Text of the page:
Friday, February 24, 2012

Whaling in the Caribbean

This is the Bequia whaling station that is still in use today
There's lots of "hot" topics when it comes to the ocean these days...over-fishing, pollution, the decimation of our coral reefs, global warming, rising ocean temperatures, polar ice caps melting and so much more.  Few issues, however, really push people's "hot buttons" like whaling.

Many, many moons ago I wrote a post highlighting a movie Scott and I watched called The Cove.  This movie was incredibly eye-opening, very powerful and EXTREMELY disturbing (consider yourself warned, if you have a soul - you will cry).  While it is not about whaling, perse, it is about the mass murder of dolphins (yes, "flipper") for consumption in Japan and has a lot to say about the ocean, it's many life-forms and how to protect them.

Let me start this post by saying I am definitely not "pro" whaling.  I'll root for the Sea Shepard on Whale Wars just like everyone else.  I will picket the Japanese and their treatment of our oceans with the next guy.  However, I am "pro" culture and keeping cultural traditions alive (I once witnessed a Masai circumcision in Tanzania - another polarizing cultural tradition - you can read about it here).  While I benefit from the metaphorical "shrinking" of this world just like everyone else, I think it's sad that the price we pay is increased homogenization in the name of "keeping up".

Believe it or not, there is still a tradition of hunting whales in the Caribbean.  Known as "aboriginal whaling" this form of hunting is not done for commercial purposes, but for sustenance.  Traditional whale hunters only take a small number of whales a year (if any), hunt from small open boats with hand-thrown harpoons and the island communities use and distribute every last bit of the whale from the meat to bones to the oil.

In Bequia, whaling has commenced annually for over a hundred and thirty years and is still a huge part of the culture of this little island.   While the International Whaling Commission allows locals to hunt two or three humpback whales a year (in the traditional way), due to world condemnation of the trade and the fact that the tradition is being lost on new generations there is currently only one boat and crew that still know how to hunt aboriginally: in small, open boats armed with hand-thrown harpoons.  Apparently - on the rare occasion that a whale is caught, it causes tremendous excitement among locals and visitors alike.  I can definitely say I never want to see a live whale hunt, but I can appreciate (from a safe distance) a tradition steeped in culture, sustenance and respect.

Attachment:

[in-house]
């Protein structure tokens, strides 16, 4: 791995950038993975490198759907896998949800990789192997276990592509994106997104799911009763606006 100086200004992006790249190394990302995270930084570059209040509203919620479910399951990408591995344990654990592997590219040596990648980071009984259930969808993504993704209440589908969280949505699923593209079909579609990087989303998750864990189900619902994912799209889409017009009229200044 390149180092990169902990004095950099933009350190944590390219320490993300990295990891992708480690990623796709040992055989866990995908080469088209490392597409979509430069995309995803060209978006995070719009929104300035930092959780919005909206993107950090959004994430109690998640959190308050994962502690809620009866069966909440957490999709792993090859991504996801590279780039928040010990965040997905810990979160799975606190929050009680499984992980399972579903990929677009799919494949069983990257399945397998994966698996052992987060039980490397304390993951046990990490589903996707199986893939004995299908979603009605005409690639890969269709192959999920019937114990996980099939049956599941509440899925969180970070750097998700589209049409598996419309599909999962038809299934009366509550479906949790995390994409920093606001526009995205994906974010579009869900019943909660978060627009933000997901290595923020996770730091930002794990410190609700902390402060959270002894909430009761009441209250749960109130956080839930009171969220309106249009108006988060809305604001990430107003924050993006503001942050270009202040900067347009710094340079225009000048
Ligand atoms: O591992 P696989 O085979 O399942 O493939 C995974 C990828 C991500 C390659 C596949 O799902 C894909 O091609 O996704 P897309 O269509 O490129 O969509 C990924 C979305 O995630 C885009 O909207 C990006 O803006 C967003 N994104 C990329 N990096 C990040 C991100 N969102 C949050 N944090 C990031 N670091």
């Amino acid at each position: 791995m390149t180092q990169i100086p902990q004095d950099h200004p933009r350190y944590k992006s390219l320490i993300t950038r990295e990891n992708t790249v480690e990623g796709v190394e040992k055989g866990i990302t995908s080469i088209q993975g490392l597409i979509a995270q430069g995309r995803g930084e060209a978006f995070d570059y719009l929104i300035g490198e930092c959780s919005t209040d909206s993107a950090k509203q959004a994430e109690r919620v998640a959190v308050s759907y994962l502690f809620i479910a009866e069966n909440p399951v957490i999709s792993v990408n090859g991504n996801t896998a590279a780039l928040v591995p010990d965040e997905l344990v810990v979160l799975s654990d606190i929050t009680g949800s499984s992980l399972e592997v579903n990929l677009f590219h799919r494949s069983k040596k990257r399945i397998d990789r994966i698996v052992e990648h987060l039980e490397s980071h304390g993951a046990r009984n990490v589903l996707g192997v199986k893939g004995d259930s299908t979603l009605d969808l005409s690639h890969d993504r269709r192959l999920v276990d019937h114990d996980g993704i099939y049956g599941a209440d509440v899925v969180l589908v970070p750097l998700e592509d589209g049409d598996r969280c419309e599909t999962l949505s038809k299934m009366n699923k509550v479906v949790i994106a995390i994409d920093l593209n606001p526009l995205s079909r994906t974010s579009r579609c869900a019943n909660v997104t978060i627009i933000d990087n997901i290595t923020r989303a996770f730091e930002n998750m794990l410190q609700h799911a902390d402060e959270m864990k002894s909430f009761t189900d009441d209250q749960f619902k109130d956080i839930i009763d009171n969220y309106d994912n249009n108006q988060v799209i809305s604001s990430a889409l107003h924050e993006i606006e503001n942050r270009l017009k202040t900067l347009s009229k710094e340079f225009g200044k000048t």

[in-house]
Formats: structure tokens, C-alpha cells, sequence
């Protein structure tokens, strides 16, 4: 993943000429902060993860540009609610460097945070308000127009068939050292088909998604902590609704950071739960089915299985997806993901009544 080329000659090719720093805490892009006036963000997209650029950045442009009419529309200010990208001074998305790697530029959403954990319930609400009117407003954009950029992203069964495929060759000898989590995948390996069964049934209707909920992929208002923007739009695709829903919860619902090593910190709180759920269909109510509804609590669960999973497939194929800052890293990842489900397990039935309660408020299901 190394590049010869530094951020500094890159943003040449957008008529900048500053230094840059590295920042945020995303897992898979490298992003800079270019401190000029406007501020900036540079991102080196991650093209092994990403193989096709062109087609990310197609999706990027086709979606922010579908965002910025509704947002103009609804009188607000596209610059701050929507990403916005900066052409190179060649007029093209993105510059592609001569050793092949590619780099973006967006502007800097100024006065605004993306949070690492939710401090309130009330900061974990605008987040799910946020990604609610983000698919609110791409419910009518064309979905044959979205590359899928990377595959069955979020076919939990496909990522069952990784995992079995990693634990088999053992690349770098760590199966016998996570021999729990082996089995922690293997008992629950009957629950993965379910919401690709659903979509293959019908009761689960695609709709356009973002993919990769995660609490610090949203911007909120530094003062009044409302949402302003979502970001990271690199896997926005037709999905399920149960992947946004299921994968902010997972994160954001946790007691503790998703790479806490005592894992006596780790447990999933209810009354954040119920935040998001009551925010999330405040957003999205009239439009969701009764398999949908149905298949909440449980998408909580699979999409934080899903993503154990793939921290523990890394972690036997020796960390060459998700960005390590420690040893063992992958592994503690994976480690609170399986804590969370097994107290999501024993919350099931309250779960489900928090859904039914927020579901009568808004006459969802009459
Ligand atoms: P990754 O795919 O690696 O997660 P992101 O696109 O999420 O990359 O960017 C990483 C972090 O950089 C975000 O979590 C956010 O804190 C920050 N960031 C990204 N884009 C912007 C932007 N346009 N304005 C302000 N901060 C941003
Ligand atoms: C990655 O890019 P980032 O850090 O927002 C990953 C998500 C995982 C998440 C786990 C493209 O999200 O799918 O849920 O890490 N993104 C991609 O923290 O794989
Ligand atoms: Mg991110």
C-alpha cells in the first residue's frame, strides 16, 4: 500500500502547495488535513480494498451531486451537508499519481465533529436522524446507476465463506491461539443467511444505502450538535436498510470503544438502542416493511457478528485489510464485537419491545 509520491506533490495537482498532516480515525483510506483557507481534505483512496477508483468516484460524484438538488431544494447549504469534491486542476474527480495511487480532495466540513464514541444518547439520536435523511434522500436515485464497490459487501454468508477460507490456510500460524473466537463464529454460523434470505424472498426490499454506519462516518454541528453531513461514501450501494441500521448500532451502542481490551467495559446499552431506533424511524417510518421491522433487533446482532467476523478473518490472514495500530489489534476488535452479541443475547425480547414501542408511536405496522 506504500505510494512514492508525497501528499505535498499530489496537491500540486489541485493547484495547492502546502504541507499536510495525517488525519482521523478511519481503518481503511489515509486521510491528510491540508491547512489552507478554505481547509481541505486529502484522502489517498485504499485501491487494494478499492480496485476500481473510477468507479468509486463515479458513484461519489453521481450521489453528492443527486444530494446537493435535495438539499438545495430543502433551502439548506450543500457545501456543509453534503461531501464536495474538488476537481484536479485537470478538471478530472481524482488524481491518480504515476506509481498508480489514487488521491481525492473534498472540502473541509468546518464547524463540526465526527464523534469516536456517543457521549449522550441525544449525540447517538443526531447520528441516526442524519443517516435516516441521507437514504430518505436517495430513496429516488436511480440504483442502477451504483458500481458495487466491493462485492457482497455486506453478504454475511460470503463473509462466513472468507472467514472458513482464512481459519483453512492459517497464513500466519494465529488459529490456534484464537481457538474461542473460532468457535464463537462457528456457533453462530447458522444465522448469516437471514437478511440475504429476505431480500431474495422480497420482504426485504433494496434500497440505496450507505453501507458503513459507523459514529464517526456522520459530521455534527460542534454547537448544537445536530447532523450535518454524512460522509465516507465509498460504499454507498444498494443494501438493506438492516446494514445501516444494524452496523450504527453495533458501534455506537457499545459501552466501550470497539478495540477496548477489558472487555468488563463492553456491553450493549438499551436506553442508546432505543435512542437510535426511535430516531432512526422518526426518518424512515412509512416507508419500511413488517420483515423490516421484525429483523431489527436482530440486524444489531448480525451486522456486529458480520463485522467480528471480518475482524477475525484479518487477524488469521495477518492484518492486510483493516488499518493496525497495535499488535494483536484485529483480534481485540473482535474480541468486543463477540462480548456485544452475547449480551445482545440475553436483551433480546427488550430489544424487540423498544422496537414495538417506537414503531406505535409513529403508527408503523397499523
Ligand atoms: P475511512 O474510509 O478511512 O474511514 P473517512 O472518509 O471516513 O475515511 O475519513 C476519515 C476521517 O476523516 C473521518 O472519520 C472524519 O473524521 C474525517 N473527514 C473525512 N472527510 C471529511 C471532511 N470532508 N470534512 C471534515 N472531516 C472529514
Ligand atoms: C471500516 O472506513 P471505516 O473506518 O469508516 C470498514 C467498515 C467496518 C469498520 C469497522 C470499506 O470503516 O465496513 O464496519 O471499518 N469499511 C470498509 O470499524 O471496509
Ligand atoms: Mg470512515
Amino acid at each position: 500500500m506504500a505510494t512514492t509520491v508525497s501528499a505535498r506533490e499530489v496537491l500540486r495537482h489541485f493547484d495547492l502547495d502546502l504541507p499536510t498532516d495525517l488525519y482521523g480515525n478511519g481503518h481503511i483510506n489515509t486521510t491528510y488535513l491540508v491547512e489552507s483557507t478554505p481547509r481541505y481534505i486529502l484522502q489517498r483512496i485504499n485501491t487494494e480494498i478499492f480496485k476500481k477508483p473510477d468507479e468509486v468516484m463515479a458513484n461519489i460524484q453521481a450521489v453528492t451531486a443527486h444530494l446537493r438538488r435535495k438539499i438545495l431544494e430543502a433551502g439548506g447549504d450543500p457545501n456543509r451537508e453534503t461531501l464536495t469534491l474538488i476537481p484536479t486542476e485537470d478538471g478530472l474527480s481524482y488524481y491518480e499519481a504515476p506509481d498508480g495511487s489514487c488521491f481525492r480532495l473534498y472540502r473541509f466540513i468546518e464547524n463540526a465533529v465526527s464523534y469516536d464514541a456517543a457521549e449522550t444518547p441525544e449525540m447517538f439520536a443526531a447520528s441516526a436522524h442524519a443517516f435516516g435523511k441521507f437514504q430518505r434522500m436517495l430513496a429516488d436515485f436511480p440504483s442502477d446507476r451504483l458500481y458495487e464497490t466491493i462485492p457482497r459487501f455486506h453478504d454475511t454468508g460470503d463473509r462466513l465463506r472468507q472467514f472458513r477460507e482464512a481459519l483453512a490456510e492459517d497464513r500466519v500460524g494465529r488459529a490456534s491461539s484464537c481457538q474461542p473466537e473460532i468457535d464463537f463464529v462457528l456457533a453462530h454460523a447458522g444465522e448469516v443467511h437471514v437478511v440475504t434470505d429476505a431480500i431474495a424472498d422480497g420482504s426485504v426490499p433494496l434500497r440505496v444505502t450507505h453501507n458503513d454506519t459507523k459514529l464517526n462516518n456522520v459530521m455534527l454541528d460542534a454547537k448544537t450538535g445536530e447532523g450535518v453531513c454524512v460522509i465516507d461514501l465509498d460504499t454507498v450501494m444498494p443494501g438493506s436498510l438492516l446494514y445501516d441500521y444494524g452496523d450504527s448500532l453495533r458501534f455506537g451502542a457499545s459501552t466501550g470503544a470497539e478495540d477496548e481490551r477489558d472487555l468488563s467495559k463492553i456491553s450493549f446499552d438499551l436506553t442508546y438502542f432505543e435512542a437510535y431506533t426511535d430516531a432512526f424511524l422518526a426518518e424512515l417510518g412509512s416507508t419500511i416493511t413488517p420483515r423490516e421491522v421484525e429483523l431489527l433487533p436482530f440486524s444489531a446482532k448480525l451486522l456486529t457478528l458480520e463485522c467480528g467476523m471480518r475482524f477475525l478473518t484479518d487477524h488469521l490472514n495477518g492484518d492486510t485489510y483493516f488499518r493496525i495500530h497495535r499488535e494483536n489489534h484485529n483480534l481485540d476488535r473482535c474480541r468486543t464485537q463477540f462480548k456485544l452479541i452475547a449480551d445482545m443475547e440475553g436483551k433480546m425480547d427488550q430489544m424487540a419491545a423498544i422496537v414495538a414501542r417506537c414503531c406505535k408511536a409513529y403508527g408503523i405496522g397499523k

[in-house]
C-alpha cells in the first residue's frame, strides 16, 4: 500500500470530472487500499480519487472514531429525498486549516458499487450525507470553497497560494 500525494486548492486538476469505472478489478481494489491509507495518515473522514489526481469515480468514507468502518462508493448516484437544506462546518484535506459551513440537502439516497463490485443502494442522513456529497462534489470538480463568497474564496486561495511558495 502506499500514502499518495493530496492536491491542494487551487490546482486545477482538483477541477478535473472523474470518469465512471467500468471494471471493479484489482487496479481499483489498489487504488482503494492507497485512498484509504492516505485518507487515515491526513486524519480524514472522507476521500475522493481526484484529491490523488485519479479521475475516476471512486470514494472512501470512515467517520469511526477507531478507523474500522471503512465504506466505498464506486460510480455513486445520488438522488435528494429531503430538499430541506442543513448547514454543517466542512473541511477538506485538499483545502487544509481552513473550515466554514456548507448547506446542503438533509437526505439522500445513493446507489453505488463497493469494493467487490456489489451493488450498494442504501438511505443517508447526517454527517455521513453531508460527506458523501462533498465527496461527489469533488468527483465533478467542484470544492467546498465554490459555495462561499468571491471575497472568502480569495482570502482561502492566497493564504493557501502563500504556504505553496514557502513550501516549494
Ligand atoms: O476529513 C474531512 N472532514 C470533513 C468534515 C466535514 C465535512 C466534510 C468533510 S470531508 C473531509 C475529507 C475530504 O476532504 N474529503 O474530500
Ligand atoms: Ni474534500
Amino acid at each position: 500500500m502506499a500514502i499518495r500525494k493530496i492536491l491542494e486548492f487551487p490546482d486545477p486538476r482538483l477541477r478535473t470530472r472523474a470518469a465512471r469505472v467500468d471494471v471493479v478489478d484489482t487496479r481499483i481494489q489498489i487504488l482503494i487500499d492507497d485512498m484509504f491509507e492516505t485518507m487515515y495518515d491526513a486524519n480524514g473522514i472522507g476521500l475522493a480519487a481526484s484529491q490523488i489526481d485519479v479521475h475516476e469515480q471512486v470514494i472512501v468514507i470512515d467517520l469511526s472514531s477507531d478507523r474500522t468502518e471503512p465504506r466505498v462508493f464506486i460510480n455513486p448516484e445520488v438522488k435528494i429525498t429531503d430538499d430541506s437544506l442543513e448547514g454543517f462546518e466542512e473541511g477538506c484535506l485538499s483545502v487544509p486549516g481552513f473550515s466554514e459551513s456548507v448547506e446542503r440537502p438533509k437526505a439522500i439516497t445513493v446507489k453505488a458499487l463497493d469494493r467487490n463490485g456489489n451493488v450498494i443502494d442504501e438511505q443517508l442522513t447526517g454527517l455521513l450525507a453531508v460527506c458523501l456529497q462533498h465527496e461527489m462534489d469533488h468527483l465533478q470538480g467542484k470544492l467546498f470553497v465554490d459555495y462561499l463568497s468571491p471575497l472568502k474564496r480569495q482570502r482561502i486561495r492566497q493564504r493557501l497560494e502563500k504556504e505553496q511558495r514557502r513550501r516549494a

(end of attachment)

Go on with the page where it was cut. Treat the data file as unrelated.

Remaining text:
If you get the chance to visit this beautiful little island (one of our personal favorites), it's definitely worth a visit to the local whaling museum and pulling up a whale vertebrae bar stool fashioned at the Whale Boner restaurant and sipping on a cold Carib.

The local fishery where the whaling boat is launched.
Love, 

Brittany & Scott

3 comments:

Little Seal said...

We were fortunate enough to be in Bequia a few years ago when a whale was taken. We visited the whaling station while it was being processed, and the word is certainly "traditional". Experienced men armed with fillet knives swarmed the dead whale which had been hauled up in the shallows, separating large sections of meat and blubber which were hauled ashore by other groups of men hauling on long ropes. It was a community effort and festival combined. A large crowd gathered and some cooked samples on fires spread around the small island. I believe the "limit" is four whales a year, but this was the first one harvested in two years. I do not think any of it went to waste.
I have no patience for "commercial" whaling, but this was entirely different.

Teresa Wagner said...

It wasn't different to the dead whales. They don't know the difference between someone hunting and killing them for "commercial" reasons or "cultural" reasons, they just know they were hunted and killed for no good reason. The euphemism "taken" does not begin to describe killing.

Teresa Wagner said...

How would you feel if some humans on the islands you visit turned out to be cannibals and hunted, killed and ate your children? Would you write a blog that said well gee, it wasn't commercial, it was their cultural tradition so it's ok? ALL life is precious, never less precious because a group of people have been killing over centuries and created a tradition out of the killing. There are some cultural traditions that are meant to die out because of the pain, suffering and death they cause. The murdering of whales is one of them. Every whale suffers when hunted and murdered--not just the ones killed by commercial whalers.

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